Every writer encounters her own unique set of challenges. Still, there are some missteps I see often. Here are a few:
Too singular a focus on conflict: Good fiction needs conflict. However, focusing on that without fully developing other elements—like description, setting, and characterization—will make for an unsatisfying read. Keep in mind the symbiotic relationship of character and conflict. A character’s unique personality and choices should direct the action. Imagine L. Frank Baum’s novel The Wonderful Wizard of Oz without careful characterization of Dorothy. Readers may find momentary thrills in the obstacles she and her friends meet on the yellow brick road, but Dorothy’s individuality creates tension and her deeper motivations for the journey give the story meaning and weight.
Too little or no conflict: On the other end of the spectrum are the stories that abandon conflict entirely for lavish description and exploration of character. No matter how vivid your details or how quirky or funny your character, a story will fizzle without conflict. Luce may have an eccentric family—a father who sits out front with a BB gun, a mother who spends her time making dolls that look like recently deceased celebrities, and a sister who steals bouquets from the cemetery. While their activities might entertain for a few pages, interest will quickly wane. Add in a member of the town’s zoning board who has a beef with Luce’s father and is working to oust them from their property and readers will be eager to find out how things settle.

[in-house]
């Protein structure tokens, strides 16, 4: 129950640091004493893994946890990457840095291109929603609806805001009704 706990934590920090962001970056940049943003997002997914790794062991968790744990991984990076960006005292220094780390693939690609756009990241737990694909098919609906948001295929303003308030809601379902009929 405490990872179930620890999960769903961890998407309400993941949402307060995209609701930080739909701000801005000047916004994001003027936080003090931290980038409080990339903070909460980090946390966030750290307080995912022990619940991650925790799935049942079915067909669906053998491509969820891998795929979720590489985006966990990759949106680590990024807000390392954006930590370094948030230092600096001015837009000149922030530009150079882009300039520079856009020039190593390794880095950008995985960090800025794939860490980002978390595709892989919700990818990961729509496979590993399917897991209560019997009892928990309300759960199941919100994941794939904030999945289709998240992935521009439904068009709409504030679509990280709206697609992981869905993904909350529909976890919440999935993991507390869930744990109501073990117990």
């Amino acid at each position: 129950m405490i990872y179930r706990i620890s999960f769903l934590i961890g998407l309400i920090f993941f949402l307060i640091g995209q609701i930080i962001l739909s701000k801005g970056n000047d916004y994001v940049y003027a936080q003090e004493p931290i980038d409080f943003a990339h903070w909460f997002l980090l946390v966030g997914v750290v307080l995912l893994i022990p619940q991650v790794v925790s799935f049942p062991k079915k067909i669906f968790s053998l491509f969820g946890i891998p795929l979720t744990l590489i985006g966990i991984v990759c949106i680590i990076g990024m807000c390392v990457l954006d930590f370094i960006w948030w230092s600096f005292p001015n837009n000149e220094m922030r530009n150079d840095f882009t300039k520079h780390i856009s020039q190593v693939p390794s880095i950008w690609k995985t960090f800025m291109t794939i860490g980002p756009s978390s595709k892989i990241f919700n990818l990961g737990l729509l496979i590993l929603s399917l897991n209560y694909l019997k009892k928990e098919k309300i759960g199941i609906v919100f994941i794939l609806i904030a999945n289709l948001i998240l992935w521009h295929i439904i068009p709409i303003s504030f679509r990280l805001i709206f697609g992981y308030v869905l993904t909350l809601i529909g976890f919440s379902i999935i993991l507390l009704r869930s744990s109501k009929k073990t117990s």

Low stakes: A story can feel hollow without an understanding of why the action matters to the character. Joe is working to win his local division in badminton. Connie is unsettled by the same caller who keeps ringing her only to claim he has dialed the wrong number. Phil’s marriage is in peril. Even with conflicts like these, the reader is bound to shrug and mumble, “so what?” in the absence of high stakes. But perhaps Joe’s desire to win his local division is tied to his desire to prove his worth to his father. Connie may be worried about her safety and, under that concern is another one—the disintegration of her trust in her own independence, which started after a string of bad choices. And Phil’s marriage woes? They’ll take on much more meaning if the reader understands exactly what that marriage means to him. Is this about his disappointment over not being able to satisfy the commitment he made? Or is he losing companionship that he thinks he’s unable to do without?
These are just a few of the pitfalls in plotting, but they’re good ones to consider as you begin to cast an editorial eye on your own work.